Park Hill Golf Course open space proponents score election win

Development of former golf course in Denver stymied

Park Hill Golf Club was an 18-hole course that operated from 1932 until 2018. The land was sold to Westside Investment Partners in 2019. (BusinessDen file photo illustration and photos)

People in favor of keeping the Park Hill Golf Club property as open space appeared to have scored a victory Tuesday night, as voters were 63 percent to 36.9 percent in favor of Initiative 301 as of 11:30 p.m.

An opposing ballot question backed by the developer that owns the former golf course, Initiative 302, was rejected by Denver voters 62.2 percent to 37.7 percent.

The Denver Elections Division will continue to count ballots for the next few days, with the official vote certified within 17 days.

The main goal of Initiative 301 is to preserve the shuttered golf course as open space. If it passes, Denver must hold a citywide vote on development that is slated for park land and when there’s an effort to cancel a conservation easement.

This would essentially add an additional hurdle to development of the former course.

The political action committee Yes for Parks and Open Space, in favor of Initiative 301, raised about $112,000 with just under $5,000 from in-kind contributions, according to the most recent campaign finance reports.

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The clubhouse and parking lot at the former golf course are still used by the community for various events.

Initiative 302 would essentially exempt the Park Hill property from a vote if Initiative 301 passed. It was spearheaded by Glendale-based Westside Investment Partners, the developer that purchased the property in 2019.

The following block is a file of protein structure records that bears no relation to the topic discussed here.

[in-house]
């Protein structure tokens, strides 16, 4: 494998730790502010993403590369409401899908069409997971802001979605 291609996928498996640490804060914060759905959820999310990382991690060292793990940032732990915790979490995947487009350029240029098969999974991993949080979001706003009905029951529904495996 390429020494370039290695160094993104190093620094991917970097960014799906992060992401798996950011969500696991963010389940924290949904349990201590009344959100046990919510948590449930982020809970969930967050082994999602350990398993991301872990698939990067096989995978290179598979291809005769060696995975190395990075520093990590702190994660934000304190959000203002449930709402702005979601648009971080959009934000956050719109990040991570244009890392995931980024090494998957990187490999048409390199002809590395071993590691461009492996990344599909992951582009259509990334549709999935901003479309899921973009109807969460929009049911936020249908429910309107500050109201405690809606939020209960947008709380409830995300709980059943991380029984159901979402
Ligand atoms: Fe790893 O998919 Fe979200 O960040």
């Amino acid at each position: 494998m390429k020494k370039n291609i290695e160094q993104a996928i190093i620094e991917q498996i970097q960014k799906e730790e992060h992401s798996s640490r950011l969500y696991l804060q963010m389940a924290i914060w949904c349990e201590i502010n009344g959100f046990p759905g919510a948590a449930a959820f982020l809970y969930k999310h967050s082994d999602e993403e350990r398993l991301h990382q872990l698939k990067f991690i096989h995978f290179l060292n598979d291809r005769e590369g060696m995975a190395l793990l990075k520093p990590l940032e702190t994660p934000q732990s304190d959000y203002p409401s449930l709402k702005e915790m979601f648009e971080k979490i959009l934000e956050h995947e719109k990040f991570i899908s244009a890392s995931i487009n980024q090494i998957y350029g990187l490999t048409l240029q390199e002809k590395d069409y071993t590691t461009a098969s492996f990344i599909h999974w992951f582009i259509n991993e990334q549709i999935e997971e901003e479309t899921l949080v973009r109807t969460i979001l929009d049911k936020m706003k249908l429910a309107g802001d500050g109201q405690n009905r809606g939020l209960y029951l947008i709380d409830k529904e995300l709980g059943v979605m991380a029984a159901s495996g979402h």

Westside has hosted various meetings with community members and discussed possible plans for developing the course. Although Westside wants to build on the land, the company has said it would keep about 60 of the 155 acres as park space.

Representatives of the political action committee Empower Northeast Denver said in a statement they were “disappointed with the outcome” of Tuesday’s results, but they also intend to work on the issue.

“We respect the outcome of the election,” said Kenneth Ho, a principal at Westside. “We have heard that city residents want to understand more details about what the future of the golf course can be, and we look forward to showing how much better we can do than a defunct golf course for our community, our environment and future generations.”

Empower Northeast Denver, in favor of Initiative 302, raised about $72,000, in addition to $268,000 provided by Westside, according to the latest report.

Conservation easement at heart of questions over land’s future

A six-page conservation easement with Denver requires the 155 acres to be used as an 18-hole golf course. But it could theoretically be overturned by the Denver City Council with the help of a judge.

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A yardage marker remains at the former No. 10 tee box at the former Park Hill Golf Club.

According to the city, the easement dates to 1997, when the former owner of the land, Clayton Early Learning, needed more money to operate the golf course. The city agreed to pay Clayton $2 million in exchange for use of the land being restricted to a golf course that charged daily fees.

It is the only Denver-owned park land or golf course protected by a conservation easement, according to Parks and Recreation officials.In July 2019, months after the golf course ceased operating, Clayton sold the land to Westside for $24 million.

Through an agreement that same year, the city, wanting to keep control of the use of the land, agreed to pay Westside $6 million in exchange for a new but essentially similar easement.

According to that agreement, Westside has until late 2022 to come up with an alternative plan to the golf course through public outreach. Until then, the city will not enforce the provisions of the easement that require a golf course to operate there.

If Westside can’t convince the city the land should be used for something else, it will be required to restore a golf course and comply with the terms of the easement’s restrictions, according to the agreement.

Development of former golf course in Denver stymied

Development of former golf course in Denver stymied

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